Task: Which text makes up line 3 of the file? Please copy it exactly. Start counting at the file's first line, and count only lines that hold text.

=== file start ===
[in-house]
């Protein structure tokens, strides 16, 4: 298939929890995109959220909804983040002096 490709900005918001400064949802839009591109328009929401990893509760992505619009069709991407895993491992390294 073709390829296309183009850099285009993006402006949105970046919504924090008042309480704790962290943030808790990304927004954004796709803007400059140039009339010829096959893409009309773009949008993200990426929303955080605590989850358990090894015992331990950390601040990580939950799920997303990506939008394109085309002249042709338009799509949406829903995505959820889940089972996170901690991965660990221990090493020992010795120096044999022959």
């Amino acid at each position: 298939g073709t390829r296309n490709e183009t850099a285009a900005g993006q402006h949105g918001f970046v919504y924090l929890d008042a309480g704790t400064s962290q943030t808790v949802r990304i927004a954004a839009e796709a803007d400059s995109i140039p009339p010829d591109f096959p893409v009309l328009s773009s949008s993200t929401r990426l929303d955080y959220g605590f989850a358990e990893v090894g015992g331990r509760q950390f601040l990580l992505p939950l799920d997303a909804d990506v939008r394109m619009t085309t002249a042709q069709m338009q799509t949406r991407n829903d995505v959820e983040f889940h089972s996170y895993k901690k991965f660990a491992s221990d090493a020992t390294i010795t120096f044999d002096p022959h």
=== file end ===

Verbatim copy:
């Amino acid at each position: 298939g073709t390829r296309n490709e183009t850099a285009a900005g993006q402006h949105g918001f970046v919504y924090l929890d008042a309480g704790t400064s962290q943030t808790v949802r990304i927004a954004a839009e796709a803007d400059s995109i140039p009339p010829d591109f096959p893409v009309l328009s773009s949008s993200t929401r990426l929303d955080y959220g605590f989850a358990e990893v090894g015992g331990r509760q950390f601040l990580l992505p939950l799920d997303a909804d990506v939008r394109m619009t085309t002249a042709q069709m338009q799509t949406r991407n829903d995505v959820e983040f889940h089972s996170y895993k901690k991965f660990a491992s221990d090493a020992t390294i010795t120096f044999d002096p022959h």